Templeton said he was fascinated by the trial, but he was equally enthralled by the natural wonders around him. He began to wonder Why couldn't God create an evolving universe that operated on both physical and spiritual laws.

After he made his fortune, he set out to make a contribution. In 1987, he established the John Templeton Foundation to encourage the use of scientific methods to discover more about the spiritual realm. Foundation grants are being used to study such virtues as forgiveness, gratitude and humility.

What Templeton wanted more than money was meaning. What he wanted more than certainty was wisdom -- knowledge tempered by humility.

"I grew up as a Presbyterian," he told Business Week in 2005. "Presbyterians thought the Methodists were wrong. Catholics thought all Protestants were wrong. The Jews thought the Christians were wrong. So what I am financing is humility. I want people to realize you shouldn't think you know it all."

That's more valuable than any stock tip.

From the Economist magazine
July 17th 2008

But most of all Sir John went long on God. As a lifelong Presbyterian with a devout and curious mind, he reckoned that the market price of the creator of the universe was probably 1% of its actual value. The crowd might have lost interest in this underrated stock, so dully and unerringly recommended by theologians and priests down the centuries, but Sir John bought it up on the firm expectation of stellar future earnings. Indeed the divine, he once said, if approached in a humble spirit of inquiry, might turn out to be 3,000 times more than people imagined it was.

Love and money

The Templeton Foundation, set up in 1987 and now endowed with $1.5 billion, was another sort of growth fund, monitoring God’s performance in various religions and seeking proofs of divine agency in every branch of science, from chemistry to astrophysics. Scholars helped by Sir John’s money investigated whether prayer and health were connected, whether water was fine-tuned to promote life, whether purpose guided the universe. (Intelligent Design was embraced, then abandoned.) The Templeton prize, a neat $1m, was awarded for individual achievement in “life’s spiritual dimension”. Sir John made sure it surpassed the Nobel prizes, in which spirituality was ignored. His asset might be infinite, but he meant to build it up, doing whatever he could to “help in the acceleration of divine creativity”.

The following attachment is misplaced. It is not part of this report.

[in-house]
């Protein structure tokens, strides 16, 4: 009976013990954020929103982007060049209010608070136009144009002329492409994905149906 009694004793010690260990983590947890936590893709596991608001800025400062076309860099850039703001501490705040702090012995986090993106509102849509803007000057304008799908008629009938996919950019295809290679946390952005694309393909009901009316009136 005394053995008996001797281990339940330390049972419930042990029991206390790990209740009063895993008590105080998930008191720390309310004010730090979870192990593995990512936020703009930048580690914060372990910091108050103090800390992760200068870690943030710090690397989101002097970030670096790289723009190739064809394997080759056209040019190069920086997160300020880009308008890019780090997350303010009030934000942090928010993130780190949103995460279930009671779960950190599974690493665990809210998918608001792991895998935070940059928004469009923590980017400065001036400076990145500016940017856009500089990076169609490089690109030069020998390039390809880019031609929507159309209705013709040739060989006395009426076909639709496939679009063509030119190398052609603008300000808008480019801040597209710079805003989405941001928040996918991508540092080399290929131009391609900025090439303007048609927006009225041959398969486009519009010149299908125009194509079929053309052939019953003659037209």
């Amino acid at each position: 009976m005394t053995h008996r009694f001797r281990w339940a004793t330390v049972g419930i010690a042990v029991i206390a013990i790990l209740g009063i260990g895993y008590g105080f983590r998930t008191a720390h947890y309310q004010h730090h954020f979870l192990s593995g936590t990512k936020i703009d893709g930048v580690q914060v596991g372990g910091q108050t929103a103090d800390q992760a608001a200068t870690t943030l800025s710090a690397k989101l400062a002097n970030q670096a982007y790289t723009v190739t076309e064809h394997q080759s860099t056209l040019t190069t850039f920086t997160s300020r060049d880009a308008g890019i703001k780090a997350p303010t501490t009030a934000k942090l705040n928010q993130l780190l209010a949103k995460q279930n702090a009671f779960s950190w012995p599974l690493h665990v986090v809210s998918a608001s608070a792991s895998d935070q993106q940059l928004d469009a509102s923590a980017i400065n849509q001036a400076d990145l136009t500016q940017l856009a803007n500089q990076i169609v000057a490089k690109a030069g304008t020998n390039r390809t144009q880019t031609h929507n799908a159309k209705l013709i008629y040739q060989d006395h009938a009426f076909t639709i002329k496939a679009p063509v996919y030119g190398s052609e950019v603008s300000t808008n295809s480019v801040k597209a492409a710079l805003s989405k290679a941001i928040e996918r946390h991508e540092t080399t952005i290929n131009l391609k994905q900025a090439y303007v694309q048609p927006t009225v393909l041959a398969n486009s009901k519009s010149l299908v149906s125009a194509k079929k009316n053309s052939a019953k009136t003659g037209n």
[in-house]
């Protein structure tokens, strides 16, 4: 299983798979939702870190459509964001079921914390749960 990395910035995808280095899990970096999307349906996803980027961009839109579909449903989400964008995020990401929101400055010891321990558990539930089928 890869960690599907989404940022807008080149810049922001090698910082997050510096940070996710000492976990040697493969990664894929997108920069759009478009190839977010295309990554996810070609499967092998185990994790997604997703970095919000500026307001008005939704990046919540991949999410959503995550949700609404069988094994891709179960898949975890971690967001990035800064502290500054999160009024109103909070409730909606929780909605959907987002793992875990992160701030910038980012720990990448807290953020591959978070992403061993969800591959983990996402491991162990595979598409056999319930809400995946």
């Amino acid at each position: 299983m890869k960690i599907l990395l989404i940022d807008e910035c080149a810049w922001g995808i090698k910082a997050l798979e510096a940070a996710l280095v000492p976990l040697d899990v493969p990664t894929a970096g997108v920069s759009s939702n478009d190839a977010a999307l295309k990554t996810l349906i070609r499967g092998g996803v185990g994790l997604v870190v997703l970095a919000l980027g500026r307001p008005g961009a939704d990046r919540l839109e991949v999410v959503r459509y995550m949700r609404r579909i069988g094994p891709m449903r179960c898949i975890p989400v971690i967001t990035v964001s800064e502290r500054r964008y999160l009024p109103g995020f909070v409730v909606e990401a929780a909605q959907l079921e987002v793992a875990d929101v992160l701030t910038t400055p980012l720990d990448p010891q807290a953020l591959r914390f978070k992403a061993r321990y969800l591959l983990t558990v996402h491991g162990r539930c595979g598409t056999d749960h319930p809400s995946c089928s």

Sir John revered thrift and had a horror of debt. His parents had taught him that in small-town Tennessee, instilling it so well that in his white-columned house in the Bahamas, overlooking the golf course, he still cut up computer paper to make notebooks. But he made an exception for love, which needed spending. You could give away too much land and too much money, said Sir John, but never enough love, and the real return was immediate: more love. The Institute for Unlimited Love, founded with his money, was set up to study this dynamic of the spiritual marketplace. His own charity, though, was harder-edged. On earth a free capitalist system was the only way to enrich the poor. No safeguards were needed: an unethical enterprise would fail, “if not at first, then eventually.”

Critics of Sir John considered him a God-obsessed right-winger. It was noted that, for all his selflessness, he fled to the Bahamas and took British citizenship in 1968 to avoid American taxes. Yet Sir John gave his money to individuals, not governments. And, with his restless, buoyant curiosity, he resisted pigeonholing. Interviewers found that they were peppered with questions and keenly listened to, and to the end the analysis was sharp: in 2003 Sir John foresaw the housing crash, and pronounced the stockmarket “broken”.

From his sofa decorated with butterflies (“None of us know what’s going to happen after we die, any more than that caterpillar knows”), he continued to yearn for the reconciliation of science and religion. And in the mornings he took to the sea again, striding against the flow.

Easy Nash

The Qur'an itself repeatedly recommends Muslims to become better educated in order better to understand God's creation: Aga Khan IV(2007)
The Quran tells us that signs of Allah's Sovereignty are found in the contemplation of His Creation: Aga Khan IV(2007)
This notion of the capacity of the human intellect to understand and to admire the creation of Allah will bring you happiness in your everyday lives: Aga Khan IV(2007)
Islam, eminently logical, placing the greatest emphasis on knowledge, purports to understand God's creation: Aga Khan IV(2006)
The first and only thing created by God was the Intellect(Aql)(Prophet Muhammad, circa 632CE)